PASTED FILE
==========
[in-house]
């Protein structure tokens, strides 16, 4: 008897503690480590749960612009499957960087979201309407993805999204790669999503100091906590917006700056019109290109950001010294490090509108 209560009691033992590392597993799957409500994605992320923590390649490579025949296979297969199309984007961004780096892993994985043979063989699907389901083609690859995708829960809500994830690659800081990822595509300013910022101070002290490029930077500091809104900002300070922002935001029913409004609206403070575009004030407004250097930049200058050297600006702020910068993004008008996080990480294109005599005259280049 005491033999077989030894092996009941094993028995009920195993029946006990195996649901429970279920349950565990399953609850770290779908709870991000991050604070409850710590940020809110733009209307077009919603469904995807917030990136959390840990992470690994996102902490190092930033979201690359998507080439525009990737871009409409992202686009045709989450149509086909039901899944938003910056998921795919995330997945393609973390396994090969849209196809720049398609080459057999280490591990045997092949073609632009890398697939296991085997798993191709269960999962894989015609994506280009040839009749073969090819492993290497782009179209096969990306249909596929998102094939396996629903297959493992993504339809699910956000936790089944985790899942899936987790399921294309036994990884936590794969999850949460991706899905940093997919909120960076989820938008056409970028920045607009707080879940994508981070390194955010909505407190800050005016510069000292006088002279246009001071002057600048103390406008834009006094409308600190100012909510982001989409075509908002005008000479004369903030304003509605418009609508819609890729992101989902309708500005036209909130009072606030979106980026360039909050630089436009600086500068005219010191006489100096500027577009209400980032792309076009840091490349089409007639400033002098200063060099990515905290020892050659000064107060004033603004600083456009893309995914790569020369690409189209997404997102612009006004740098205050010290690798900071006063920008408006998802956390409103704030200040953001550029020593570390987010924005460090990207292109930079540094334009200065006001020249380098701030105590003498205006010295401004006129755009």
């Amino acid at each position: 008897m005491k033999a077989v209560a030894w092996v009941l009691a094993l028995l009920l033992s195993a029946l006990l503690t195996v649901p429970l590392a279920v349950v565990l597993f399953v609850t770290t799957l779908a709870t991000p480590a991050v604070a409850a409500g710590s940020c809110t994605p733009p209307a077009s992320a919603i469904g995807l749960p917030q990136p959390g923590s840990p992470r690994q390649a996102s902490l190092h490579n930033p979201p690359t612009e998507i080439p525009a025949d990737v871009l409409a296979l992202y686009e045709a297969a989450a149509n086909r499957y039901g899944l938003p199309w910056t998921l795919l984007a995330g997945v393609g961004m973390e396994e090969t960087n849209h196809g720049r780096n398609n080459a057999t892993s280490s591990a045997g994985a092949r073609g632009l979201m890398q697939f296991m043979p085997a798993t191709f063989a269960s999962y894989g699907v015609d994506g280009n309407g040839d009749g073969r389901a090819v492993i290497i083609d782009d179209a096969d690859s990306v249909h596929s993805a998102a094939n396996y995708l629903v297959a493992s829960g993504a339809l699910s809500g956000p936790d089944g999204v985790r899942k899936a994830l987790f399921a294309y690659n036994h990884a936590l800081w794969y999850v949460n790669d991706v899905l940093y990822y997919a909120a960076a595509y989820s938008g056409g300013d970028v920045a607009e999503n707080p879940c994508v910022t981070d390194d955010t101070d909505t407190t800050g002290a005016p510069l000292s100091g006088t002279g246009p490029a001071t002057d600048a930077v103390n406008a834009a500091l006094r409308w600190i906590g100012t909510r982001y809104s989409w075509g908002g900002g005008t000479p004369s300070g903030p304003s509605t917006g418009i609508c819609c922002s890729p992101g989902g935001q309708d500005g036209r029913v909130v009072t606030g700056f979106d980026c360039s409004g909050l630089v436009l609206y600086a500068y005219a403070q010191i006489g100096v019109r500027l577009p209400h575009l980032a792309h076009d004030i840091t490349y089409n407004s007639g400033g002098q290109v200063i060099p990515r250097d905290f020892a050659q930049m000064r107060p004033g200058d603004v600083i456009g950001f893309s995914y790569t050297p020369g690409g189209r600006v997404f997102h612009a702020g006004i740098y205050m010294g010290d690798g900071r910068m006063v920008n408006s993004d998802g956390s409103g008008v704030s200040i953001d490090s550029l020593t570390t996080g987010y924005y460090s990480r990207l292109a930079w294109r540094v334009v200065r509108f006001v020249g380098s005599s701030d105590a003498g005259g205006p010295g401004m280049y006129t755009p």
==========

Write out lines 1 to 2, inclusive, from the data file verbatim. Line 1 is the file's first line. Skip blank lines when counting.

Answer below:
[in-house]
């Protein structure tokens, strides 16, 4: 008897503690480590749960612009499957960087979201309407993805999204790669999503100091906590917006700056019109290109950001010294490090509108 209560009691033992590392597993799957409500994605992320923590390649490579025949296979297969199309984007961004780096892993994985043979063989699907389901083609690859995708829960809500994830690659800081990822595509300013910022101070002290490029930077500091809104900002300070922002935001029913409004609206403070575009004030407004250097930049200058050297600006702020910068993004008008996080990480294109005599005259280049 005491033999077989030894092996009941094993028995009920195993029946006990195996649901429970279920349950565990399953609850770290779908709870991000991050604070409850710590940020809110733009209307077009919603469904995807917030990136959390840990992470690994996102902490190092930033979201690359998507080439525009990737871009409409992202686009045709989450149509086909039901899944938003910056998921795919995330997945393609973390396994090969849209196809720049398609080459057999280490591990045997092949073609632009890398697939296991085997798993191709269960999962894989015609994506280009040839009749073969090819492993290497782009179209096969990306249909596929998102094939396996629903297959493992993504339809699910956000936790089944985790899942899936987790399921294309036994990884936590794969999850949460991706899905940093997919909120960076989820938008056409970028920045607009707080879940994508981070390194955010909505407190800050005016510069000292006088002279246009001071002057600048103390406008834009006094409308600190100012909510982001989409075509908002005008000479004369903030304003509605418009609508819609890729992101989902309708500005036209909130009072606030979106980026360039909050630089436009600086500068005219010191006489100096500027577009209400980032792309076009840091490349089409007639400033002098200063060099990515905290020892050659000064107060004033603004600083456009893309995914790569020369690409189209997404997102612009006004740098205050010290690798900071006063920008408006998802956390409103704030200040953001550029020593570390987010924005460090990207292109930079540094334009200065006001020249380098701030105590003498205006010295401004006129755009």